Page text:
“Do you want to make more money?” a cheery actor in a YouTube video asks. “Then it’s time for you to own a Virtual Concierge.”
That Internet ad and ones like it helped two South Florida men defraud investors out of more than $40 million in a Ponzi scheme selling a product called virtual concierge machines, according to federal investigators.
The U.S. Attorney’s Office for the Southern District of Florida on Tuesday charged Paul L. Schumack II, 56, of Pompano Beach and Joseph Signore, 49, of West Palm Beach with conspiracy, mail fraud and wire fraud, and the U.S. Security and Exchange Commission froze their assets.
Beginning in 2011, prosecutors said, the men sold the touchscreen machines to investors for $3,500 with a contract to place the machines in stadiums, hotels, hospitals and other venues. In return, the investors were promised a check for $300 a month for two years.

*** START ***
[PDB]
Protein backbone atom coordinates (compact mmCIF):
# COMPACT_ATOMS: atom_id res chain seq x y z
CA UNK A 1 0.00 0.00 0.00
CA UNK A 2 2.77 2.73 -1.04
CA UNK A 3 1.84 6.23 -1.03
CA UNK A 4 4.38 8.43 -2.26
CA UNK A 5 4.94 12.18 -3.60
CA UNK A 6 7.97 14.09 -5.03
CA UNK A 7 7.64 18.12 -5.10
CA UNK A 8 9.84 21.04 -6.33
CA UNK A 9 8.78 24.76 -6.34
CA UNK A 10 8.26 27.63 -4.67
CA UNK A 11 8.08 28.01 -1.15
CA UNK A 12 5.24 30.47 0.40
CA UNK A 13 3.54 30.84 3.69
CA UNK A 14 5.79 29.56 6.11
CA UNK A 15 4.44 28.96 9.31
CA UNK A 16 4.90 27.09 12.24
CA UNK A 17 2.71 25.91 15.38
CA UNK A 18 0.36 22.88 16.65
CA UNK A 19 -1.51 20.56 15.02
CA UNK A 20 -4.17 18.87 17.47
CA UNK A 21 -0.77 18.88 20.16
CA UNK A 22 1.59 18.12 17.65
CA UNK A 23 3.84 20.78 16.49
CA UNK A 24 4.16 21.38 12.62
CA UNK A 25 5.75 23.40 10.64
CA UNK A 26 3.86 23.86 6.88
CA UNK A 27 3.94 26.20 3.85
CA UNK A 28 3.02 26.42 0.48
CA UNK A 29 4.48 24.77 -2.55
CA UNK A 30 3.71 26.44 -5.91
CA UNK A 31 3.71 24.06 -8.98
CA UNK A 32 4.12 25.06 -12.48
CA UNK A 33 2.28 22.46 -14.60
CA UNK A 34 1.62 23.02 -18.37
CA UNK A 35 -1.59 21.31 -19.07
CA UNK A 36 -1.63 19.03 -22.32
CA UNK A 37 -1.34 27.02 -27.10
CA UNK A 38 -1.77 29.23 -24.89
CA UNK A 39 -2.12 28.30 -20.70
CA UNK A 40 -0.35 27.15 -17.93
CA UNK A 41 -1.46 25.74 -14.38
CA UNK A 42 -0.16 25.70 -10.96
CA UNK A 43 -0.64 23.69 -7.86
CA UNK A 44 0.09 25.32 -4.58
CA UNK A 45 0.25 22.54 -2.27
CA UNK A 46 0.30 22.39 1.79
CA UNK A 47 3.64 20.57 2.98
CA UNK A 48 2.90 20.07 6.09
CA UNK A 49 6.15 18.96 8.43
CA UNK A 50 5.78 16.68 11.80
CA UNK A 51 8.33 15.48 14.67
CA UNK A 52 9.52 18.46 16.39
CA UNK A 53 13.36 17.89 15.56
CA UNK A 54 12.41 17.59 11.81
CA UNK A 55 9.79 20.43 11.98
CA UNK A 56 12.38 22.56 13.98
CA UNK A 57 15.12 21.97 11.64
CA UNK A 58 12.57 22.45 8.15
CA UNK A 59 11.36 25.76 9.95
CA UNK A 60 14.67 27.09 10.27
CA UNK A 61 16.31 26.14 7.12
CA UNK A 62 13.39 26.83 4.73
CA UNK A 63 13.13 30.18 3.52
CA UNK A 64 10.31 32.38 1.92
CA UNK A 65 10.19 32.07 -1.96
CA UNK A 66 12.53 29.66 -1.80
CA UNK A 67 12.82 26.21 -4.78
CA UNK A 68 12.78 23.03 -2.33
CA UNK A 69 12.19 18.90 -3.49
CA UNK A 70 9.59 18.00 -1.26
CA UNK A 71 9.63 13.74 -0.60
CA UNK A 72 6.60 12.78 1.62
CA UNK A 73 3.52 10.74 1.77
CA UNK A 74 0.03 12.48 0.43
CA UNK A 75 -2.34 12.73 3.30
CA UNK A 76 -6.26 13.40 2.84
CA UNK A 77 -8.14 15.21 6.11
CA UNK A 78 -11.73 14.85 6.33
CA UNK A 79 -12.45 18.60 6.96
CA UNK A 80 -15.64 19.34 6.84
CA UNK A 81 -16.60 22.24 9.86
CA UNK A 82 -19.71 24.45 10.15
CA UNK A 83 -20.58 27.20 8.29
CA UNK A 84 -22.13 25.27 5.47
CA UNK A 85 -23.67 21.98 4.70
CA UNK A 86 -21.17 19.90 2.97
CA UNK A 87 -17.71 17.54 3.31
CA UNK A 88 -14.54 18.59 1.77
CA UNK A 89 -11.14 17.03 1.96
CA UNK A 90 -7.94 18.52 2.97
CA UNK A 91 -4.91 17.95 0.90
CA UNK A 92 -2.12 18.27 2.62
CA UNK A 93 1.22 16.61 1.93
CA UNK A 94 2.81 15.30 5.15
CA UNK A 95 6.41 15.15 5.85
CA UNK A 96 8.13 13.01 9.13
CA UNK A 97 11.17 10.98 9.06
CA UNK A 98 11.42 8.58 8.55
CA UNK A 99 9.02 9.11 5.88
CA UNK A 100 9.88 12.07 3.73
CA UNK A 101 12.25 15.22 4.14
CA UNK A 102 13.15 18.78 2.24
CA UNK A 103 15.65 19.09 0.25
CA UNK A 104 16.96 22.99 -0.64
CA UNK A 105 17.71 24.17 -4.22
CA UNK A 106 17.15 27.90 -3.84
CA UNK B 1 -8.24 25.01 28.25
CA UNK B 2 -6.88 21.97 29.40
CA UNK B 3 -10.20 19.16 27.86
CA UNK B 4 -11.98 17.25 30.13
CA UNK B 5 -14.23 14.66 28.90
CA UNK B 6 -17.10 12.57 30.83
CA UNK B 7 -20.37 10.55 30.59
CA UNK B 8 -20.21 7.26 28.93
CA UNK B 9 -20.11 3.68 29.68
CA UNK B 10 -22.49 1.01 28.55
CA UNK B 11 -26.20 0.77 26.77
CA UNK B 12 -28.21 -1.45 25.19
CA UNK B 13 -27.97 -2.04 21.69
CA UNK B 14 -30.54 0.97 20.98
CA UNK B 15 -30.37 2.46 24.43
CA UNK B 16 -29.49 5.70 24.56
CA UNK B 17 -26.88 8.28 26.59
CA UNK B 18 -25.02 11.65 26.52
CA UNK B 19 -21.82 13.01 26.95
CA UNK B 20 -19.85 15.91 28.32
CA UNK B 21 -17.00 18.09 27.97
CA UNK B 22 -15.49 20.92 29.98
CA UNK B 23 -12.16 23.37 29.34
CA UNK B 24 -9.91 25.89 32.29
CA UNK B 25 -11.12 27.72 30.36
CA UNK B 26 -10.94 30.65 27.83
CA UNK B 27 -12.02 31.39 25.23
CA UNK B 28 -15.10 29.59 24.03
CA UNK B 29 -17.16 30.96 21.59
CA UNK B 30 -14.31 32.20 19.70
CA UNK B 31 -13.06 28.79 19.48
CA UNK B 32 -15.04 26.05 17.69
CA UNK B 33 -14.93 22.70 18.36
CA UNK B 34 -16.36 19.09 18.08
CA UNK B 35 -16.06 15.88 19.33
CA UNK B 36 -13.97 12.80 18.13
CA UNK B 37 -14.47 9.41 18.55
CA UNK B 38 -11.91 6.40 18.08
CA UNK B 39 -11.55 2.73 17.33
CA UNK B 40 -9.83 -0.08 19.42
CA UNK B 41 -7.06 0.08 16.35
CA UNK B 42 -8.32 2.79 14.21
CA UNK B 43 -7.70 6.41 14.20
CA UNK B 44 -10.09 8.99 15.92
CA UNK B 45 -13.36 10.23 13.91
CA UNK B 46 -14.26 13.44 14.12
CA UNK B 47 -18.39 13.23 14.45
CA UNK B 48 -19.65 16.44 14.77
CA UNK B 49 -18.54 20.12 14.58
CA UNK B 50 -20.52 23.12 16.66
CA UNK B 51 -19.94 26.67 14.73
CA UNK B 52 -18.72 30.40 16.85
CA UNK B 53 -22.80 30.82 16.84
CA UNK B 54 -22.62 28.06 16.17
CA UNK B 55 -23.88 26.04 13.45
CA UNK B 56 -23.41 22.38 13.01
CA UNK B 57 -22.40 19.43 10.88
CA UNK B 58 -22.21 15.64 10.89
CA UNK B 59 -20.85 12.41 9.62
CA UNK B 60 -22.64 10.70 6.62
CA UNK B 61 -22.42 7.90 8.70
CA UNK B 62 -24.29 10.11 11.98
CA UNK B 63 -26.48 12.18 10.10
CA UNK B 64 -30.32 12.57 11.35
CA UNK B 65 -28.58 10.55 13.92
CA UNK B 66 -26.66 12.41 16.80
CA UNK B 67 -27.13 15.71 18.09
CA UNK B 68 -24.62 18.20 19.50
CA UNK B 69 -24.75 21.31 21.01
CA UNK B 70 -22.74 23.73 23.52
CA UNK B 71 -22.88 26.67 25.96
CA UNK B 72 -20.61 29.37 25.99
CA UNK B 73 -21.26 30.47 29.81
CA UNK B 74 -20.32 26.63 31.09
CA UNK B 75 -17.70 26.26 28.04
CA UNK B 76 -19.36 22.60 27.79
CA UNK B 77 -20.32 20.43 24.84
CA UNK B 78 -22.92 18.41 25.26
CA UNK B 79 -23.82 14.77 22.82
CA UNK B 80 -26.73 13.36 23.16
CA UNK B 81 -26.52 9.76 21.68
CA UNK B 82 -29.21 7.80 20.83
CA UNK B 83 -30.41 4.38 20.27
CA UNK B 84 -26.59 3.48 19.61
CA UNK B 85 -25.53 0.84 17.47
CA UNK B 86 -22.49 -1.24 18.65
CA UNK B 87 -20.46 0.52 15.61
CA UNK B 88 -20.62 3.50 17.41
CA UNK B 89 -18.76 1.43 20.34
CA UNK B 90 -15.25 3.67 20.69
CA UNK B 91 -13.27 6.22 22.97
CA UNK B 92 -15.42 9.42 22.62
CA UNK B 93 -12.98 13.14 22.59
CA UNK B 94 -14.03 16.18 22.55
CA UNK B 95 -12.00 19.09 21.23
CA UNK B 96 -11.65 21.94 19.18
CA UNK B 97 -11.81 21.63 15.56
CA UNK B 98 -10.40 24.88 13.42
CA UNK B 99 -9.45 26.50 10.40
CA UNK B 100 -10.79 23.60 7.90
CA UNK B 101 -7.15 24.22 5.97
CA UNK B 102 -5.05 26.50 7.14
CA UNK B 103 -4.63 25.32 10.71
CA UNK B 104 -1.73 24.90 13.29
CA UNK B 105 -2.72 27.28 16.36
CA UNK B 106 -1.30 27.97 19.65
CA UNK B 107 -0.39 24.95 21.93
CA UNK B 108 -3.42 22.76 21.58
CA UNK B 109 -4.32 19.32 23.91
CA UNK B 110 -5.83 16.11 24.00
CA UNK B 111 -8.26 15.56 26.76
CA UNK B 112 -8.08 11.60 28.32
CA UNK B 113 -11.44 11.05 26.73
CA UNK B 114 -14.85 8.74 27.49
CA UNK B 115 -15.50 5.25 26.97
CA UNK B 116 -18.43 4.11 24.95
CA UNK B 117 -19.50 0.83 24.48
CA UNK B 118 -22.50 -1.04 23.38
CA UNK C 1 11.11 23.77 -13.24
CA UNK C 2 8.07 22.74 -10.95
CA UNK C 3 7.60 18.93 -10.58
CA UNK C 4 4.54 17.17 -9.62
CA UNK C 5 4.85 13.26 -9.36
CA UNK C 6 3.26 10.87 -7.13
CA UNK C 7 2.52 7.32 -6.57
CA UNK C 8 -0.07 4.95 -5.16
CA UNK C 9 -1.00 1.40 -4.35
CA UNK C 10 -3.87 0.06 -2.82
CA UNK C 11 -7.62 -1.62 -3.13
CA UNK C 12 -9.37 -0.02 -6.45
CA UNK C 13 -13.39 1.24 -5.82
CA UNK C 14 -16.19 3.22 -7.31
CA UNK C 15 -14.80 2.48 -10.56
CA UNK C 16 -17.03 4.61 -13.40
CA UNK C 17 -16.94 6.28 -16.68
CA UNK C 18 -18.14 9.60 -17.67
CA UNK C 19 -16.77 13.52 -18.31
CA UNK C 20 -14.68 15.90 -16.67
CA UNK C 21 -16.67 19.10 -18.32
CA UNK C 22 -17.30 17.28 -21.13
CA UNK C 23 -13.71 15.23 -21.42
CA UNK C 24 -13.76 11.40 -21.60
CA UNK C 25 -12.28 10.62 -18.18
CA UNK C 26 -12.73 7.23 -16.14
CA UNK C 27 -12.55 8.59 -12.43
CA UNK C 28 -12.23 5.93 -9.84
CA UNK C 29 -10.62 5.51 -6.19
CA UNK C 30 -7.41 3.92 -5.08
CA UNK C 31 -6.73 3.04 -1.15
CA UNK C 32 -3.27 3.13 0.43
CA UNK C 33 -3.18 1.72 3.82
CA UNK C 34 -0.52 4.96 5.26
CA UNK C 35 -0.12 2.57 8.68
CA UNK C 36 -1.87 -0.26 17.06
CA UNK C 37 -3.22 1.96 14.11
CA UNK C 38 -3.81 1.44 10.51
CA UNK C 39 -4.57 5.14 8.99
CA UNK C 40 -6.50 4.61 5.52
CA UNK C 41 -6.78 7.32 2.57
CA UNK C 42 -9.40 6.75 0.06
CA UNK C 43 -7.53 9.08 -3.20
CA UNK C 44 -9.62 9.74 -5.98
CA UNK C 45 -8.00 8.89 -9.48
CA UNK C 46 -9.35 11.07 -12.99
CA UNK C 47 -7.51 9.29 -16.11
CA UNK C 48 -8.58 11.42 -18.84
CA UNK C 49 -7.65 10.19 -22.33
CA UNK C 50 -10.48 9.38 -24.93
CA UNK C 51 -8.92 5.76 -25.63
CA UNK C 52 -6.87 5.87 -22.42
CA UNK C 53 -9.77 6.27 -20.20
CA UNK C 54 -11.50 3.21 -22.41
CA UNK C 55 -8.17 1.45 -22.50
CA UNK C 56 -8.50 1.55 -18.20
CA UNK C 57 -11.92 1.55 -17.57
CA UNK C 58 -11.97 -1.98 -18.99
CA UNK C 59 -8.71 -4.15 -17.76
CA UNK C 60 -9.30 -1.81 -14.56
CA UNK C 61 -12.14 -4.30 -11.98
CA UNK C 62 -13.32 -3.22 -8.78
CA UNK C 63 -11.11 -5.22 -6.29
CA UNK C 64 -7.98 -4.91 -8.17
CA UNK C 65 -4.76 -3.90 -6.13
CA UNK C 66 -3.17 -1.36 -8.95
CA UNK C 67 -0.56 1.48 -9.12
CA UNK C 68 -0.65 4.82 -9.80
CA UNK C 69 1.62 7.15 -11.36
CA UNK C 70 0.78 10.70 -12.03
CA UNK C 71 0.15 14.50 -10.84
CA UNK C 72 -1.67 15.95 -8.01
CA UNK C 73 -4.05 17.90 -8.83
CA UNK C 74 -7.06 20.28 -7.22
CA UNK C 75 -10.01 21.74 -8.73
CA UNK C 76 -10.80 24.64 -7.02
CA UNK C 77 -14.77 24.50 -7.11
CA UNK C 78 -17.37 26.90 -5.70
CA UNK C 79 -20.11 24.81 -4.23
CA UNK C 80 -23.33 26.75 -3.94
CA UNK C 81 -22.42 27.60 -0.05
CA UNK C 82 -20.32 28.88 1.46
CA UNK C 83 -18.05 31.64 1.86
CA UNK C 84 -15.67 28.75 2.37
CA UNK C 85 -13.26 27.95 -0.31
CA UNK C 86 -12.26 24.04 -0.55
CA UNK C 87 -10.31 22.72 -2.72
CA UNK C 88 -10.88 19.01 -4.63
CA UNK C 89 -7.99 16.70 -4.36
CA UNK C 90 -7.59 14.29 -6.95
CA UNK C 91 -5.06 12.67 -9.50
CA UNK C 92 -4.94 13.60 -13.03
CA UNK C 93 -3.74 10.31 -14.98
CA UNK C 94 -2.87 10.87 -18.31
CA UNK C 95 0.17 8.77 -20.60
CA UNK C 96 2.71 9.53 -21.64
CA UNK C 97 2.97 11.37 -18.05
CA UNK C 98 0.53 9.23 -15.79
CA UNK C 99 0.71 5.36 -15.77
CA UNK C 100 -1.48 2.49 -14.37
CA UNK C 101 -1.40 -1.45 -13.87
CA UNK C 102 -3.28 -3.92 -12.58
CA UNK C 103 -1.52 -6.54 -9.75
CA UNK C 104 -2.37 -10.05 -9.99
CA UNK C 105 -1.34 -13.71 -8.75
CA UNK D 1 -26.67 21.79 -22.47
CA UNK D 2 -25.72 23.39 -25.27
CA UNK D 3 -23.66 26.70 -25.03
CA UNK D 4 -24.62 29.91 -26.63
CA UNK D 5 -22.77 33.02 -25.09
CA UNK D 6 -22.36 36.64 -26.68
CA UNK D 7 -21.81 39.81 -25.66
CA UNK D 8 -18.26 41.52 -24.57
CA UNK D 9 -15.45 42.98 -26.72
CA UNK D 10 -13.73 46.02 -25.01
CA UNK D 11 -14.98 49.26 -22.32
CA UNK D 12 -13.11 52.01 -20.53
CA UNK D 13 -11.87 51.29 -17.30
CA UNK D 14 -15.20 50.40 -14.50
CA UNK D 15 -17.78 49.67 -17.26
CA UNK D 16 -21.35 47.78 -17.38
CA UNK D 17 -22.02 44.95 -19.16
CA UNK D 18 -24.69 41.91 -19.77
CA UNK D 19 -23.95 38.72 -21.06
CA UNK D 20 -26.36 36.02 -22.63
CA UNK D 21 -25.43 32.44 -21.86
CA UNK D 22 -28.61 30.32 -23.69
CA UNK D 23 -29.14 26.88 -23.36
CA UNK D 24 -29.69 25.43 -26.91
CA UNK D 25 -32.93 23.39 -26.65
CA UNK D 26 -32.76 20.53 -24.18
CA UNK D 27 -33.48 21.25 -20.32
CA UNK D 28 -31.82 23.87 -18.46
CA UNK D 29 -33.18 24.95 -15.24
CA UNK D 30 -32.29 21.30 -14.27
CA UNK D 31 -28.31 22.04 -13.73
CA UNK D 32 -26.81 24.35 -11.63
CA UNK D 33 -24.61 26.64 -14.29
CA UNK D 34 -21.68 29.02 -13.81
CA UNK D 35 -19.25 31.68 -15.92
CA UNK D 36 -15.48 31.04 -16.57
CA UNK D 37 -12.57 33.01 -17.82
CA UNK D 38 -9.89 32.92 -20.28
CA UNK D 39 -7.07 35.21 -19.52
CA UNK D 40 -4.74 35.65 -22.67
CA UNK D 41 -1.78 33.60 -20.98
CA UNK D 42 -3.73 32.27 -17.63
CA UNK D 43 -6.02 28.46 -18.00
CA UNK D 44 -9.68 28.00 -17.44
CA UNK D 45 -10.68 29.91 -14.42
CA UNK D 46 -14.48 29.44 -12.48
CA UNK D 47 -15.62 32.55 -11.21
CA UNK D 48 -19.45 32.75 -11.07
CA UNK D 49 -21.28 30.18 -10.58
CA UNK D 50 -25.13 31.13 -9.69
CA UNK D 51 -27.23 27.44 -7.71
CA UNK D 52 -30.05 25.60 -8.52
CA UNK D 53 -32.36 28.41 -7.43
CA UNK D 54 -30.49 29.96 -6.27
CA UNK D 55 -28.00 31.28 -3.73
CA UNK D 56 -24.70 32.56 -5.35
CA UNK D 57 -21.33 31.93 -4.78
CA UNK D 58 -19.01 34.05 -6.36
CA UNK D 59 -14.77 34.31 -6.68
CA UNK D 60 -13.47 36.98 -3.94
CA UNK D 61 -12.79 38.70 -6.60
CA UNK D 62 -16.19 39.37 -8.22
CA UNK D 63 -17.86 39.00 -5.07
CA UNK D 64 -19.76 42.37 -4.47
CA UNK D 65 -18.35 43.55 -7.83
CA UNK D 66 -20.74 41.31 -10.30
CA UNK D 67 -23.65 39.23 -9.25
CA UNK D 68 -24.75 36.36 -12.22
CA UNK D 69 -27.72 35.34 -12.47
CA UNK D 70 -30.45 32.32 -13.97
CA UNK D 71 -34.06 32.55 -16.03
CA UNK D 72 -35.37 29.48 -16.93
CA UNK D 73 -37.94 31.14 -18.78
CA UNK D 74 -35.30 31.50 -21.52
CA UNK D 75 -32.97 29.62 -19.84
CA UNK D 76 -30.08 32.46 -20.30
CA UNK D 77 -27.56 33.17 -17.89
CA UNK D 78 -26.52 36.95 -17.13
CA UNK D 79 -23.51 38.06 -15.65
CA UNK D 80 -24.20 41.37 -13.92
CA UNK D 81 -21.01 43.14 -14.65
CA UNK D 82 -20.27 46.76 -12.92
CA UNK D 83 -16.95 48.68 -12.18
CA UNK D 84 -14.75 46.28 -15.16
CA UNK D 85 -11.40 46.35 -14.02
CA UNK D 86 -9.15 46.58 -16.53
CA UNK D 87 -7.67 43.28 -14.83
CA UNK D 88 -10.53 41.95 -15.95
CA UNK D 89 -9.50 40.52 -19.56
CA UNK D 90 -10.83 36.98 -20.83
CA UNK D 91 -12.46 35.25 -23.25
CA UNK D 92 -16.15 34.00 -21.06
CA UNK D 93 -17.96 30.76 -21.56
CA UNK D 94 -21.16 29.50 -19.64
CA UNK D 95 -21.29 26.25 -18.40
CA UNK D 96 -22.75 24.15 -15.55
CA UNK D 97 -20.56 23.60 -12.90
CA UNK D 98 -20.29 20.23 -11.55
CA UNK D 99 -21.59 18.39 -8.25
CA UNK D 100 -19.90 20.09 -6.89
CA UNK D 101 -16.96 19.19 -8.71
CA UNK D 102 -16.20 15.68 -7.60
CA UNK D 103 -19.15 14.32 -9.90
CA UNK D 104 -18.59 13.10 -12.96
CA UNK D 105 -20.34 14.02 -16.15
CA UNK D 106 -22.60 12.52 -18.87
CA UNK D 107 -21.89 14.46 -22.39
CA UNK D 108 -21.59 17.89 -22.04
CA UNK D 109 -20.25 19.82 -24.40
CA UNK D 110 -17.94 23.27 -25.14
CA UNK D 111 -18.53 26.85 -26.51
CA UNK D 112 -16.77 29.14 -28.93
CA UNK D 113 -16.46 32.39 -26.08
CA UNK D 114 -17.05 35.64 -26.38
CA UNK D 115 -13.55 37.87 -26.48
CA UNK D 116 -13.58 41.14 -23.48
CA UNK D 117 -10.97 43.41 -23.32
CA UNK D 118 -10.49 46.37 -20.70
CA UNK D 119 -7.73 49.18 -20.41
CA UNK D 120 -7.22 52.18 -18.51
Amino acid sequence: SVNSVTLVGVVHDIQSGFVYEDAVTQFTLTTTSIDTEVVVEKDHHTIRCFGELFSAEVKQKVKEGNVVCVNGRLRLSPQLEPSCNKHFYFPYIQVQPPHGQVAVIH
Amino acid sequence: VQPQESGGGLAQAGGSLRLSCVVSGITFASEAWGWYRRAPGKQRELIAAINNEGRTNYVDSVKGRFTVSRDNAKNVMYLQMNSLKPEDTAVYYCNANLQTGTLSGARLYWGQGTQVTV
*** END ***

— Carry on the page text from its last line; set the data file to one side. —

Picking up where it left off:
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Initially, Schumack and Signore paid VCM owners with funds from new investors, until the money dried up, investigators alleged. They did not place nearly as many ATM-like machines as they sold to more than 1,000 investors, according to the criminal complaint. The men also are accused of funneling investors’ money into their personal accounts, spending tens of thousands at restaurants, retail stores, tanning salons and on credit card bills.
“The defendants never told investors the most important way in which these machines resembled ATMs — as a source of ready cash from investors that the defendants used for their own benefit,” Glenn S. Gordon, associate director of the SEC’s Miami office, said in a statement.
A hearing is set for April 17.